He was one of the most influential and talented entertainers the world has ever seen. But he was also one of the most complex – generous and loyal friend, champion of the underdog, devoted family man, womanizer and volatile, loud-mouthed tough guy. He lived a life on the edge – full of excitement, danger and passion. Sow, just how did the skinny Italian kid from New Jersey became an international superstar and the world’s first true multi-media artist? In this week’s Biographics we go behind the veneer to get up close with the Chairman of the Board.
Francis Albert Sinatra was born on December 12th, 1915 in Hoboken, New Jersey. He was the only child of Italian immigrants, Martin and Dolly Sinatra. As such he was pampered by his parents, who lavished the best of what they could afford on their son. Still, little Frankie grew up lonely and alone.
Martin Sinatra was a down to earth, easy going and hard- working City Fireman. His mother was just the opposite, driven, involved in political issues and proving herself the driving force of the family. She belonged to every organization in Hoboken and had a reputation as an extremely dominating character.
While both of his parents worked, young Frank learned to look after himself. If he wasn’t home alone, he’d be wandering the neighbourhood, where he quickly discovered how to become street smart. He grew up in a world of prohibition, bootleggers and Speakeasies.
School was never a priority for the teenage Frank. He would often skip class to hang out in pool halls, boxing gyms and on street corners. He soon developed a reputation as a stubborn, ornery kid who never backed down. Often the subject of racial taunts, he would never let an insult pass. A friend recalled that once he and Frank were walking down the street when someone said, ‘Hey you little wop,’ to Frank. His friend told him to keep on walking but an enraged Frank blurted out, “I’m gonna’ walk all over his face!”
The only problem was that Frank didn’t really know how to fight. He got beaten to a pulp. When his friend asked him if it was worth it he replied . . . Hell, yeah . . . He’ll never call me a wop again.
However, two days later, the same thing happened again – same guy, same result.
By the age of sixteen, Frank had ditched school altogether. He worked at a series of odd jobs, including as a dockworker and newspaper boy. But he often got bored and would quite a solid job after just a few weeks. When he walked out on his job working in the refrigeration units of cargo ships, his father had had enough. He referred to his son as a ‘quitter’ and told him . . .
If you want to be a bum, go somewhere else and be a bum.
Frank didn’t have to be told twice. He packed up his few belongings in a suitcase and took the train to New York City. By now he had set his sights on making it as a singer. But no doors opened for the skinny Italian kid. He couldn’t find any employment at all, let along a signing gig. With nowhere to stay and no money for food, he headed home.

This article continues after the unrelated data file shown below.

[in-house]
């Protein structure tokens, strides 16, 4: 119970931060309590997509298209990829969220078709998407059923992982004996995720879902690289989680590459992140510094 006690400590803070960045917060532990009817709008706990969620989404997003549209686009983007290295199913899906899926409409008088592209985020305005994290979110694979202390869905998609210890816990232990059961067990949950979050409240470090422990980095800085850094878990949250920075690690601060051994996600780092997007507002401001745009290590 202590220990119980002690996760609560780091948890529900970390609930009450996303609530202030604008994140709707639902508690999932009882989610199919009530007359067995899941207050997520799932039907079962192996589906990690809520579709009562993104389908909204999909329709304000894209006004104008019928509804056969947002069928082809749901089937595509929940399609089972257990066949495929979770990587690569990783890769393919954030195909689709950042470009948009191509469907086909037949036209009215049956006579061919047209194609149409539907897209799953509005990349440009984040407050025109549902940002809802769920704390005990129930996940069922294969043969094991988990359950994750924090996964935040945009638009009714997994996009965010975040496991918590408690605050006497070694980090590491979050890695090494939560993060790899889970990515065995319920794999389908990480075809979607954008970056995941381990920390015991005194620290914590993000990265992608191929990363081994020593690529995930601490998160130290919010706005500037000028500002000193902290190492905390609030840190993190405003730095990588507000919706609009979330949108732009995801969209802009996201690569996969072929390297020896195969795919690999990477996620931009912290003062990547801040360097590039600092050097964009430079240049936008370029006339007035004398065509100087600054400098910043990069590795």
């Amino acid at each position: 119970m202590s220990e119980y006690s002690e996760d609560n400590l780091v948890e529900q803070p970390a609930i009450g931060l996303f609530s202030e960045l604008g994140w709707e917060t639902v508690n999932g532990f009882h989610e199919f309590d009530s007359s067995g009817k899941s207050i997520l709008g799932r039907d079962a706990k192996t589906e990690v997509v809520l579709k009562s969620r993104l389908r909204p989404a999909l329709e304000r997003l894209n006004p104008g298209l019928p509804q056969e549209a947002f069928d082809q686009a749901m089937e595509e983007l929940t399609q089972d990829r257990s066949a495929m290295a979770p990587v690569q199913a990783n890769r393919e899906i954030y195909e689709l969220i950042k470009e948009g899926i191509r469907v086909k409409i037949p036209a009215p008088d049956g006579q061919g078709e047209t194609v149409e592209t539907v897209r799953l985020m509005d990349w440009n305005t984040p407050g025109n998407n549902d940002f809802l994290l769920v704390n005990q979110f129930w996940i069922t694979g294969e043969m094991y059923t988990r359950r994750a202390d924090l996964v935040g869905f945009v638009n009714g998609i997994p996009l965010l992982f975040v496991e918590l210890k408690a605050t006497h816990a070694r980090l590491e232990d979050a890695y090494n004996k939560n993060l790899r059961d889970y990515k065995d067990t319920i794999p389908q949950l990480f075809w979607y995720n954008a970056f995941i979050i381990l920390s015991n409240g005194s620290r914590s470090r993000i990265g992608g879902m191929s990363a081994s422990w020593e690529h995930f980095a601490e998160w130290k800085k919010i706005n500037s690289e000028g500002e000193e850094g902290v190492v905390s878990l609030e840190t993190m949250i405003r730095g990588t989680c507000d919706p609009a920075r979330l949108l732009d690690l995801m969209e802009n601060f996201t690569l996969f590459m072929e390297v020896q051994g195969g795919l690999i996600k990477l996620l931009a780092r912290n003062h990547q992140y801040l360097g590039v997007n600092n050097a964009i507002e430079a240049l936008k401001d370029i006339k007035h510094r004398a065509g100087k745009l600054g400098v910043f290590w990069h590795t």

“The best revenge is massive success.” Frank Sinatra
Outwardly Dolly mocked her son’s singing ambitions, referring to him as Mr Big-Shot Singer before smacking him on the head. But behind the scenes, she began visiting clubs and asking managers to give her boy a chance. This resulted in a short-term gig in a Hoboken club. But the job didn’t last – Frank got into a fight with the proprietor and was shown the door.
When he was seventeen, Dolly and Marty lent Frank sixty-five dollars so he could buy a portable public address system and sheet music arrangements. This put him a step ahead of other aspiring club performers. Frank then began collecting orchestrations. He later explained his strategy . . .
Bands needed them. I had them. If the local orchestra wanted to use my arrangements, and they always did because I had a large and up-to-the-minute collection, they had to take singer Sinatra too.
In this way, Frank managed to establish a foothold in the local club scene. His hero was Bing Crosby, and he tried to copy the Crosby sound. But when he noticed virtually every other singer out there was doing the same thing, he made the decision to establish his own unique sound.
Frank, Nancy & Success
In the summer of 1934, the eighteen-year-old Frank met seventeen-year-old Nancy Carol Barbato, who came from a poor family in Jersey City, New Jersey. Nancy was sitting on her front porch doing her nails when Frank walked up to her with a ukulele in his hand. His opening line was . . .
Yo, what about me. I could use a manicure too!
The spark was lit and the romance blossomed over the next four years. They lived one town apart and Frank would frequently take the bus to visit and date Nancy.
During these years, Frank was building his singing experience. Most gigs would pay around two dollars a night. Sometimes he performed at roadhouses for nothing more than a sandwich or cigarettes.
Frank’s first break came on September 8th, 1935 when he auditioned for a spot on the NBC radio show Major Bowes and His Original Amateur Hour. The show was broadcast live from the Capitol Theatre in New York City. Frank teamed up with a group called the Three Flashes and they became the Hoboken Four. They performed the Bing Crosby hit ‘Shine’ and won a spot on the show, which was a 1930’s forerunner to American Idol. Listeners phoned in to vote for their favorite act and the Hoboken Four proved so popular that Major Bowes invited them to return several times.
However, the radio show appearances didn’t lead to any lasting success. Frank returned to Hoboken and soon found himself once more begging for any jobs he could find.
In 1939, Frank and Nancy were married. Not long after that Frank was singing in a club called the Rustic Cabin. In the audience was Harry James, a big band leader who was auditioning for a lead singer. James was impressed with Frank’s way of talking a lyric. He invited Sinatra to audition the next day. Although there were a lot of others who showed up for the job, when Frank opened his mouth the matter was settled.